Caldwell Divorce Lawyer
Idaho Family Law Attorneys
The decision to hire professional legal counsel for your legal proceedings is not something to take lightly. Your Caldwell Divorce Lawyer will be handling every aspect of your divorce case including:
- The division of your marital property or marital assets (and determining what is considered marital property)
- child custody
- child support
- Spousal support (aka alimony)
- related practice areas that may come into play including adoption proceedings, criminal defense, personal injury, bankruptcy, etc.
- custody rights
How Long Do You Have to Live in Caldwell Before Filing for Divorce in Idaho?
Unlike most states that have a residency requirement of six months or more before you can file for divorce, in the state of Idaho one spouse must have been a resident of Idaho for only six weeks preceding the commencement of the divorce actions.
An Idaho divorce must be filed in the county in which either the husband or wife resides. To prove you have been living in Idaho for at least six weeks, you must sign a statement swearing you have lived in the state for at least six weeks. Military service members do not necessarily need to be living in Idaho immediately prior to filing for divorce so long as Idaho is their home of record.
Grounds for Divorce
While some states allow only for a no-fault divorce, the state of Idaho offers either a no-fault or a fault-based divorce.
No Fault Divorce
No-fault divorce means you are not required to provide a reason for the divorce, other than irreconcilable differences; you are stating your marriage is broken and cannot be fixed.
There are pros and cons to filing for a fault divorce. One con is that if you allege a ground or fault, you have to put on additional evidence to prove that ground.
One other thing to consider when you are going through your legal proceedings is that a fault divorce may or may not affect the division of marital assets. Generally speaking, fault will not affect the division of marital property. However, it can and you should definitely talk to your divorce attorney about your specific situation if you want more than 50% of the assets.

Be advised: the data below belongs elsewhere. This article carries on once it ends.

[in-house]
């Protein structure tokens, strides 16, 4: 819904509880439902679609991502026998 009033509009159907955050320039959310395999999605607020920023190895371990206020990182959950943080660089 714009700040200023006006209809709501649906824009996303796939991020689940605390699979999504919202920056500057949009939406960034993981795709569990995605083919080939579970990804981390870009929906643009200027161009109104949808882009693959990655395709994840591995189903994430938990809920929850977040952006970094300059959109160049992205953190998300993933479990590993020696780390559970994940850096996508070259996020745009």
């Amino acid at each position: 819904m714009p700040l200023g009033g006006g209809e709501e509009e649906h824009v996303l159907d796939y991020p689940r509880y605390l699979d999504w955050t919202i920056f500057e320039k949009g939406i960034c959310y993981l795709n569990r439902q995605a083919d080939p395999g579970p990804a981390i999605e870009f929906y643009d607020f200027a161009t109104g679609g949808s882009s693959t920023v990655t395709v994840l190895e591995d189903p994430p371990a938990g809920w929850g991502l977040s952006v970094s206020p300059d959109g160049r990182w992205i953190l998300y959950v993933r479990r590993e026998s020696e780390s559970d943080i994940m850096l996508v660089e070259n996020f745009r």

However, fault may come into play more if child custody is at issue as the court can take into account the parents’ character when determining who should get the kids and what the child custody schedule will look like at the end of the day.
So, it may be more expensive. However, your Caldwell divorce lawyer will walk you through the facts of your case and explain what the best strategy is moving forward. If you choose to file a fault-based divorce, the state allows the following grounds:
Grounds for Divorce
Division of Assets?
The state of Idaho is one of only nine states that still operate under community property laws. Under community property, marital assets are divided right down the middle—50/50 unless there are compelling reasons to give one party more than 1/2. Other states use the law of equitable distribution, which means assets may not be divided equally, but they are divided fairly, based on a number of factors.
If you and your spouse are unable to divide your marital assets, then a judge will do so after determining which assets are marital assets and which are separate assets, he or she will divide those assets down equally. If you or your spouse acquired a gift or inheritance during the marriage, that gift or inheritance is considered separate property, so long as it was not commingled with marital property.
However, there are situations where one party may get more of the property than the other. Typically, this happens when one spouse has not been working and the other spouse has been the primary income earner during the marriage. It can also happen when one spouse wastes money or assets. Your Caldwell divorce lawyer will be able to pinpoint whether or not those factors exist to get you more of the community property at the end of the day.
There is no set formula for alimony or spousal support in the state of Idaho, rather, the courts have wide discretion in making a determination for alimony. Temporary alimony may be awarded when one spouse needs support to pay for necessities during the time when the divorce is filed, and when the divorce is final. Short-term alimony could be awarded when the spouse seeking support wants to obtain job skills or education to earn a better living. Permanent alimony is sometimes awarded when the spouse seeking support is unable to support himself or herself after the marriage is over and has significant needs. Idaho judges look at the following factors when making a determination of alimony:
We are proud to serve clients throughout Caldwell, and surrounding cities in Idaho such as: